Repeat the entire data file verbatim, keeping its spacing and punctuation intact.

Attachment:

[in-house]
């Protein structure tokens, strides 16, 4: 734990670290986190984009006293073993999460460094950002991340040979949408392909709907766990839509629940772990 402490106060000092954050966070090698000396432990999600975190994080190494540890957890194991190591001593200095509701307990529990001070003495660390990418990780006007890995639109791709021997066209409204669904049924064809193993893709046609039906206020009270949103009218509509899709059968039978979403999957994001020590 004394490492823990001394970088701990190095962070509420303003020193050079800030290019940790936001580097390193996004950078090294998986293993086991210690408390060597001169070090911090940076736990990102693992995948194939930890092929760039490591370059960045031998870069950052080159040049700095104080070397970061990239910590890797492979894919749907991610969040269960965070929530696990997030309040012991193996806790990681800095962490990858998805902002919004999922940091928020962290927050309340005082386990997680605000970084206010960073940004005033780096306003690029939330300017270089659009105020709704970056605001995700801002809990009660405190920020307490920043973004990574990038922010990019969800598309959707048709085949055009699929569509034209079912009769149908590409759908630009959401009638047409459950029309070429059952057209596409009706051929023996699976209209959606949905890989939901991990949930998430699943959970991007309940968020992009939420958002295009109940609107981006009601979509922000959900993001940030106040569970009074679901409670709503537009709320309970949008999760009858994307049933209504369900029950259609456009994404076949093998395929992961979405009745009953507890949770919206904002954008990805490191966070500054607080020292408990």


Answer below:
[in-house]
């Protein structure tokens, strides 16, 4: 734990670290986190984009006293073993999460460094950002991340040979949408392909709907766990839509629940772990 402490106060000092954050966070090698000396432990999600975190994080190494540890957890194991190591001593200095509701307990529990001070003495660390990418990780006007890995639109791709021997066209409204669904049924064809193993893709046609039906206020009270949103009218509509899709059968039978979403999957994001020590 004394490492823990001394970088701990190095962070509420303003020193050079800030290019940790936001580097390193996004950078090294998986293993086991210690408390060597001169070090911090940076736990990102693992995948194939930890092929760039490591370059960045031998870069950052080159040049700095104080070397970061990239910590890797492979894919749907991610969040269960965070929530696990997030309040012991193996806790990681800095962490990858998805902002919004999922940091928020962290927050309340005082386990997680605000970084206010960073940004005033780096306003690029939330300017270089659009105020709704970056605001995700801002809990009660405190920020307490920043973004990574990038922010990019969800598309959707048709085949055009699929569509034209079912009769149908590409759908630009959401009638047409459950029309070429059952057209596409009706051929023996699976209209959606949905890989939901991990949930998430699943959970991007309940968020992009939420958002295009109940609107981006009601979509922000959900993001940030106040569970009074679901409670709503537009709320309970949008999760009858994307049933209504369900029950259609456009994404076949093998395929992961979405009745009953507890949770919206904002954008990805490191966070500054607080020292408990």